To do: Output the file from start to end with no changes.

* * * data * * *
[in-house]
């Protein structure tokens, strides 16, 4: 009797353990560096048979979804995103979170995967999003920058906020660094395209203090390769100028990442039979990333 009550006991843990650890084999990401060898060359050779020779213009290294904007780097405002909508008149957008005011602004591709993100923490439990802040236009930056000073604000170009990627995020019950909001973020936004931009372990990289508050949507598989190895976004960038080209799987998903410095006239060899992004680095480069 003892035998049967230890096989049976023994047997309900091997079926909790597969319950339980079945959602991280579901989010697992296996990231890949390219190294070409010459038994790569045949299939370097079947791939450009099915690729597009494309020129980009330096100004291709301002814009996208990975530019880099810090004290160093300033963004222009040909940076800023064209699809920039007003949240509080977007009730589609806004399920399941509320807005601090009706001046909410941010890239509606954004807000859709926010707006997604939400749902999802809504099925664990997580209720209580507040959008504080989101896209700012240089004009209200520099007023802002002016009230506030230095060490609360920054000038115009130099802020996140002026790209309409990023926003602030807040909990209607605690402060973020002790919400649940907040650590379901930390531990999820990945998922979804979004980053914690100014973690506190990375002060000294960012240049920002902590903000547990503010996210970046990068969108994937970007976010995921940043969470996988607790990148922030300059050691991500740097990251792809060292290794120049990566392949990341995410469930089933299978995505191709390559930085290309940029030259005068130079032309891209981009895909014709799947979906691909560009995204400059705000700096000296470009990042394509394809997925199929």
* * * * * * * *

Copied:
[in-house]
């Protein structure tokens, strides 16, 4: 009797353990560096048979979804995103979170995967999003920058906020660094395209203090390769100028990442039979990333 009550006991843990650890084999990401060898060359050779020779213009290294904007780097405002909508008149957008005011602004591709993100923490439990802040236009930056000073604000170009990627995020019950909001973020936004931009372990990289508050949507598989190895976004960038080209799987998903410095006239060899992004680095480069 003892035998049967230890096989049976023994047997309900091997079926909790597969319950339980079945959602991280579901989010697992296996990231890949390219190294070409010459038994790569045949299939370097079947791939450009099915690729597009494309020129980009330096100004291709301002814009996208990975530019880099810090004290160093300033963004222009040909940076800023064209699809920039007003949240509080977007009730589609806004399920399941509320807005601090009706001046909410941010890239509606954004807000859709926010707006997604939400749902999802809504099925664990997580209720209580507040959008504080989101896209700012240089004009209200520099007023802002002016009230506030230095060490609360920054000038115009130099802020996140002026790209309409990023926003602030807040909990209607605690402060973020002790919400649940907040650590379901930390531990999820990945998922979804979004980053914690100014973690506190990375002060000294960012240049920002902590903000547990503010996210970046990068969108994937970007976010995921940043969470996988607790990148922030300059050691991500740097990251792809060292290794120049990566392949990341995410469930089933299978995505191709390559930085290309940029030259005068130079032309891209981009895909014709799947979906691909560009995204400059705000700096000296470009990042394509394809997925199929």